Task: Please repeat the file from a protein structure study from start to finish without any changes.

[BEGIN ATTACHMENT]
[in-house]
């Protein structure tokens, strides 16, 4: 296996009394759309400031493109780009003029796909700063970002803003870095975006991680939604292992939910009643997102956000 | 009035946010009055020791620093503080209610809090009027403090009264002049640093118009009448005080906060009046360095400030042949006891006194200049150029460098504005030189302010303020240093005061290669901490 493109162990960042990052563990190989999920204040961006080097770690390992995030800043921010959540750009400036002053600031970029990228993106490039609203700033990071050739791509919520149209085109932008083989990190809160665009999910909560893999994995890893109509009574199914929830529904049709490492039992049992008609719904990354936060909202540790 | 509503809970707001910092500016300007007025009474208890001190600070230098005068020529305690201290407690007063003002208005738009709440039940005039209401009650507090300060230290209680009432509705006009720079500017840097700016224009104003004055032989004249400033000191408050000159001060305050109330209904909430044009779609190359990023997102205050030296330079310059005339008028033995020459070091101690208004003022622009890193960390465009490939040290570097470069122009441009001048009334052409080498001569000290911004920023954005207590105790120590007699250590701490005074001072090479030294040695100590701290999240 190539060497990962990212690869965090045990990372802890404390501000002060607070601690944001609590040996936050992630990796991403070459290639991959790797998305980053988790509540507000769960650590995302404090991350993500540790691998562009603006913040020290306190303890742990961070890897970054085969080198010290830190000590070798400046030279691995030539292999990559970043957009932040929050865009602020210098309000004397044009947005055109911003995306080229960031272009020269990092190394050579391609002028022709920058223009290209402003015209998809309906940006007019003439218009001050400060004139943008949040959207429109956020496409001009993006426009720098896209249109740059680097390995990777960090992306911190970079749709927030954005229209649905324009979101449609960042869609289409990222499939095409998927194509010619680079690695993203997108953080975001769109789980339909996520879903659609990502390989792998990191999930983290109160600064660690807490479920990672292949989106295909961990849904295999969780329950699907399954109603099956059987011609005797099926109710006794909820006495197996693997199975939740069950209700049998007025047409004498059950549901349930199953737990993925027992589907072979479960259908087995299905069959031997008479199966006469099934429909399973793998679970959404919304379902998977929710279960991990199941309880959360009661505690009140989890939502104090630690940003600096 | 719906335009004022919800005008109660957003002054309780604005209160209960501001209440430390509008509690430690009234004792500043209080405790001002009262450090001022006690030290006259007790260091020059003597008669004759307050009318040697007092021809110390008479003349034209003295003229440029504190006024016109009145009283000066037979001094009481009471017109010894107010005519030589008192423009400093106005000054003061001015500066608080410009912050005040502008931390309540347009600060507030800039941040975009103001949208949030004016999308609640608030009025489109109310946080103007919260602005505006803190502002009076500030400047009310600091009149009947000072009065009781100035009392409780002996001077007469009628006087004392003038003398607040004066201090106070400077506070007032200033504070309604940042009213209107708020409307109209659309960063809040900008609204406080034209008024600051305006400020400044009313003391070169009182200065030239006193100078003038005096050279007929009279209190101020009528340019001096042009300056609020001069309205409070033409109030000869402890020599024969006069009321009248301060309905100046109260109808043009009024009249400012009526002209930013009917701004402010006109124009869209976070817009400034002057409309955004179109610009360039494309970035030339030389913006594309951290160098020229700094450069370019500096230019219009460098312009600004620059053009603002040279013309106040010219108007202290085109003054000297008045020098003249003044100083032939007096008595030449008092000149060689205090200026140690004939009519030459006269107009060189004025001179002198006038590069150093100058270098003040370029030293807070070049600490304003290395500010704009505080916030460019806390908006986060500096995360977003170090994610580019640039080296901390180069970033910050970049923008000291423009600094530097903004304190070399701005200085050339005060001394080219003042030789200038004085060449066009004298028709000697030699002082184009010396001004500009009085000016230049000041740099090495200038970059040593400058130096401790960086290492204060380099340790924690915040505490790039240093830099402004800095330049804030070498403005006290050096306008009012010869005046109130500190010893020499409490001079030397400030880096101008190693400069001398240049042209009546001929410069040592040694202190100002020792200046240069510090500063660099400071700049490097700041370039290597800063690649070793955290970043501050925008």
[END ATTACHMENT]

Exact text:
[in-house]
């Protein structure tokens, strides 16, 4: 296996009394759309400031493109780009003029796909700063970002803003870095975006991680939604292992939910009643997102956000 | 009035946010009055020791620093503080209610809090009027403090009264002049640093118009009448005080906060009046360095400030042949006891006194200049150029460098504005030189302010303020240093005061290669901490 493109162990960042990052563990190989999920204040961006080097770690390992995030800043921010959540750009400036002053600031970029990228993106490039609203700033990071050739791509919520149209085109932008083989990190809160665009999910909560893999994995890893109509009574199914929830529904049709490492039992049992008609719904990354936060909202540790 | 509503809970707001910092500016300007007025009474208890001190600070230098005068020529305690201290407690007063003002208005738009709440039940005039209401009650507090300060230290209680009432509705006009720079500017840097700016224009104003004055032989004249400033000191408050000159001060305050109330209904909430044009779609190359990023997102205050030296330079310059005339008028033995020459070091101690208004003022622009890193960390465009490939040290570097470069122009441009001048009334052409080498001569000290911004920023954005207590105790120590007699250590701490005074001072090479030294040695100590701290999240 190539060497990962990212690869965090045990990372802890404390501000002060607070601690944001609590040996936050992630990796991403070459290639991959790797998305980053988790509540507000769960650590995302404090991350993500540790691998562009603006913040020290306190303890742990961070890897970054085969080198010290830190000590070798400046030279691995030539292999990559970043957009932040929050865009602020210098309000004397044009947005055109911003995306080229960031272009020269990092190394050579391609002028022709920058223009290209402003015209998809309906940006007019003439218009001050400060004139943008949040959207429109956020496409001009993006426009720098896209249109740059680097390995990777960090992306911190970079749709927030954005229209649905324009979101449609960042869609289409990222499939095409998927194509010619680079690695993203997108953080975001769109789980339909996520879903659609990502390989792998990191999930983290109160600064660690807490479920990672292949989106295909961990849904295999969780329950699907399954109603099956059987011609005797099926109710006794909820006495197996693997199975939740069950209700049998007025047409004498059950549901349930199953737990993925027992589907072979479960259908087995299905069959031997008479199966006469099934429909399973793998679970959404919304379902998977929710279960991990199941309880959360009661505690009140989890939502104090630690940003600096 | 719906335009004022919800005008109660957003002054309780604005209160209960501001209440430390509008509690430690009234004792500043209080405790001002009262450090001022006690030290006259007790260091020059003597008669004759307050009318040697007092021809110390008479003349034209003295003229440029504190006024016109009145009283000066037979001094009481009471017109010894107010005519030589008192423009400093106005000054003061001015500066608080410009912050005040502008931390309540347009600060507030800039941040975009103001949208949030004016999308609640608030009025489109109310946080103007919260602005505006803190502002009076500030400047009310600091009149009947000072009065009781100035009392409780002996001077007469009628006087004392003038003398607040004066201090106070400077506070007032200033504070309604940042009213209107708020409307109209659309960063809040900008609204406080034209008024600051305006400020400044009313003391070169009182200065030239006193100078003038005096050279007929009279209190101020009528340019001096042009300056609020001069309205409070033409109030000869402890020599024969006069009321009248301060309905100046109260109808043009009024009249400012009526002209930013009917701004402010006109124009869209976070817009400034002057409309955004179109610009360039494309970035030339030389913006594309951290160098020229700094450069370019500096230019219009460098312009600004620059053009603002040279013309106040010219108007202290085109003054000297008045020098003249003044100083032939007096008595030449008092000149060689205090200026140690004939009519030459006269107009060189004025001179002198006038590069150093100058270098003040370029030293807070070049600490304003290395500010704009505080916030460019806390908006986060500096995360977003170090994610580019640039080296901390180069970033910050970049923008000291423009600094530097903004304190070399701005200085050339005060001394080219003042030789200038004085060449066009004298028709000697030699002082184009010396001004500009009085000016230049000041740099090495200038970059040593400058130096401790960086290492204060380099340790924690915040505490790039240093830099402004800095330049804030070498403005006290050096306008009012010869005046109130500190010893020499409490001079030397400030880096101008190693400069001398240049042209009546001929410069040592040694202190100002020792200046240069510090500063660099400071700049490097700041370039290597800063690649070793955290970043501050925008």